And then, later in the week, as she’s driving, she sees a car with its hood up on the side of the road. As she approached, seat belts on, doors locked, she sees a tall black man stepping into the road, holding jumper cables and looking her straight in the eye. “The man needs help,” she said to herself—but you’re a single woman alone in a car…” The debate in her mind went on and on, until she finally made her decision: “I’m sorry, I can’t help—maybe the next person will.” She says, “I drove on to work, to complete my research on the Good Samaritan.”
The world has a word for that choice. It’s a label that the world is quick to stick on Christians when they fail to live up to their personal ideals, and once it sticks it’s painful to peal it off: hypocrisy. A hypocrite is someone who says one thing and does something entirely different. They play the part when others are looking, but when no one is looking, they read from a different script.
James calls it deception, and hypocrisy is the ultimate form of spiritual deception. The Greek word is hupocrites. The original “hypocrites” were actors in ancient Greek theater who would play two parts on stage at one time. When saying something humorous, they’d hold up a mask with a smiley face; when playing a tragic part, they’d hold a sad face.
The word “hypocrite” literally means, “One who hides behind a mask.” A hypocrite is two-faced: never truly known by others, and never knowing himself as he truly is. He’s someone who, as James says, looks in the mirror and see himself but, upon walking away, forgets what he looks like.
Some people can live their whole lives never knowing who they are.
In The Death of a Salesman, Willy Loman is obsessed with dreams of being a big-shot. He’s exaggerating his successes, covering up his failure and lies, and everyone seems to know it—except for Willy Loman. After his death, while standing at his father’s grave, his son Biff says, “He had the wrong dreams. He never knew who he was.”
There’s a Willy Loman in all of us. We all live with that gap between our ideals and our actions, between the image that we have of ourselves and the image that we project to the world. Psychologists call it cognitive dissonance, and it’s part of the human condition.
We pretend to have it all together when we’re really falling apart; we pretend to be strong when we’re most afraid, successful when we have failed miserably. We try to be what others expect of us and we can’t measure up. Living in that gap can be one of the loneliest places on earth.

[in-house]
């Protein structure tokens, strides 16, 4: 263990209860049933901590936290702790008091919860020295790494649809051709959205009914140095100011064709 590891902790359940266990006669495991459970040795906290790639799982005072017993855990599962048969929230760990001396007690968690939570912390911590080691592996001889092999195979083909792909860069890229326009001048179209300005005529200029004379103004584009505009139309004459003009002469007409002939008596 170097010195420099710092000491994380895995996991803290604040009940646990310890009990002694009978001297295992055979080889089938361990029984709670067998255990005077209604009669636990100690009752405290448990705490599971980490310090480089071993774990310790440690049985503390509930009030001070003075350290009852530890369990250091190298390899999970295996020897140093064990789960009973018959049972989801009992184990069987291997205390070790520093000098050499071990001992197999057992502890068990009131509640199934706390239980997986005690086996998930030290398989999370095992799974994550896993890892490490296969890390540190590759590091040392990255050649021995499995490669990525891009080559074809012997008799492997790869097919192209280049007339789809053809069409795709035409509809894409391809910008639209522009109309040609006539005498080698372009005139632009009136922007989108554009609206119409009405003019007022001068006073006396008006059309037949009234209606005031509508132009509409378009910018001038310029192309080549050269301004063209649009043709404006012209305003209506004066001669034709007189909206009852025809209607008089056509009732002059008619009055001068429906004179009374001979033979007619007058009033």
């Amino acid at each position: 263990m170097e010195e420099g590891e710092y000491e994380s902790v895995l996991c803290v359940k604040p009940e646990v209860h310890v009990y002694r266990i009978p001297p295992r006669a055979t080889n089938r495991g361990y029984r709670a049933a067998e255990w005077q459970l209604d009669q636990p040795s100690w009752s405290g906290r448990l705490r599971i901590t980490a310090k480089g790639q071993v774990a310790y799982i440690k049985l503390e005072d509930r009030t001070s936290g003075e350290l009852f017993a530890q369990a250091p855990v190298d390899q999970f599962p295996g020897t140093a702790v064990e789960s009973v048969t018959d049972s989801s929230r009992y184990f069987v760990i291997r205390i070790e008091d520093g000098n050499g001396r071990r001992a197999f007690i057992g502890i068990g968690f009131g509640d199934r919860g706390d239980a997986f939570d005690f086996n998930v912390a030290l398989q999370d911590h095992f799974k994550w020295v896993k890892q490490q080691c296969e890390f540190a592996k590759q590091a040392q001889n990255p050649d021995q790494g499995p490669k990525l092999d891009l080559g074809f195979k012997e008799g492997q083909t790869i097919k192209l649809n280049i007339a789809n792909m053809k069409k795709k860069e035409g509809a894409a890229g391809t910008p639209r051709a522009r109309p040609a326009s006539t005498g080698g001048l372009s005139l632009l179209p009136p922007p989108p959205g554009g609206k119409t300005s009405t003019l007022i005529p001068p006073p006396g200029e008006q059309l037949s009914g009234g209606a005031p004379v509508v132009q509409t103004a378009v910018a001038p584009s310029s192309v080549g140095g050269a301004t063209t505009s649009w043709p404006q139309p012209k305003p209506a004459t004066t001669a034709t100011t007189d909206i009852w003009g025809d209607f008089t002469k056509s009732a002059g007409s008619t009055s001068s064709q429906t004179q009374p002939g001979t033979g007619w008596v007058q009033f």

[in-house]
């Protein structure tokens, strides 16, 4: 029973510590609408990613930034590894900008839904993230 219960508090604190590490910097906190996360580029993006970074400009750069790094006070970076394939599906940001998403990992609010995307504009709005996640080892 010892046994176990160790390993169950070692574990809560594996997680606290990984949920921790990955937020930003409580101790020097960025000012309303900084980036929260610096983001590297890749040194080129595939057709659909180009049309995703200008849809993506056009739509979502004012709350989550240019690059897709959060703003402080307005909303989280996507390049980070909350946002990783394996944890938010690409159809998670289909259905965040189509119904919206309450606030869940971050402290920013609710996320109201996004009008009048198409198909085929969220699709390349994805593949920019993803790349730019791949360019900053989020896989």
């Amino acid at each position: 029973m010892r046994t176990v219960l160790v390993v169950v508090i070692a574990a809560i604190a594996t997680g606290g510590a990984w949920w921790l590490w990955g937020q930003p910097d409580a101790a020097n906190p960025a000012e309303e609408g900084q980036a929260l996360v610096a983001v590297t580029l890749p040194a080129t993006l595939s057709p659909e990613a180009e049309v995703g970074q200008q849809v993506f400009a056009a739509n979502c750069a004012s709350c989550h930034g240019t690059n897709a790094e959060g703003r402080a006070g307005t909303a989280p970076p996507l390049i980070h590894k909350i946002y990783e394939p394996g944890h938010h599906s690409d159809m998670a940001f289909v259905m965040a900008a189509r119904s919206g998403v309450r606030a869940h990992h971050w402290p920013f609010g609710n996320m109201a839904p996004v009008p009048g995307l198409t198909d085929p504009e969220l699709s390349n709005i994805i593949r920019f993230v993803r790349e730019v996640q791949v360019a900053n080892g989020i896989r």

But accepting that spiritual gap is the first step toward healing it. That’s why, before James instructs us to act on our faith, he instructs us to listen— “welcome with meekness the implanted word that has the power to save your souls,” he says.
The “implanted word” is God’s word of grace and acceptance. It’s God’s word that says, “You belong to me, imperfections and all.”
Alanis Morrissette had a song about that kind of grace:
You see everything
You see every part
You see all my light
And you love my dark
You dig everything
Of which I’m ashamed
There’s not anything to which you can’t relate
And you’re still here
“Welcome that word with meekness,” says James. Fall into the hands of a merciful God. Allow that mercy to define your inward being and your outward living.
CS Lewis once said that “The Church exists for no other purpose but to draw men into Christ, to make them little Christs…” But we don’t become little Christs at all once. The implanted word is slow to grow in us, which is why James uses the word “persevere.” “Those who look into the perfect law of freedom, and persevere, being not hearers who forget but doers who act, will be blessed in their doing.”
Janet Wolf, a United Methodist pastor, used to hold a weekly covenant group in her church. They’d read the Bible and ask the question, “How have we done in living this stuff out?”
One evening one of their homeless members named John came in. He said, “All right… You all know I’ve been trying to turn my life around and it’s not been easy. I used to be so bad. I was so bad that when I walked down the street folks crossed to the other side just to get out of my way.
Well, I’m trying to turn my life around, but last night I stayed at the Mission, and when I woke up, someone had stolen my shoes. Somebody stole my shoes… So I get my knife out. It’s a big knife… everybody knows I’ve used it before and I just might use it again. I get out my knife and walk down all those tables ’cause I mean to get my shoes back. And Jim starts hollering from the other side of the room: “You ‘member what we talked about in Bible study, ’bout if they take your cloak and you got another give ’em that one, too. John, put down that knife. They took your shoes; give ’em your socks.” And I tell ’em, I’m not giving ’em my socks. I want my shoes.
But Jim keeps hollering: “Put down that knife; give ’em your socks.”
So I finally folded up my knife, slowly. I put it in my pocket, and I walked barefoot to the Service Center and begged another pair of shoes. Dang, if it isn’t hard to live this stuff out” (as retold in, The Powers That Be, by Walter Wink, (Doubleday, 1998)).
“Welcome with meekness the implanted word that has the power to save your souls,” says James, and then “be doers of the word, and not merely hearers.”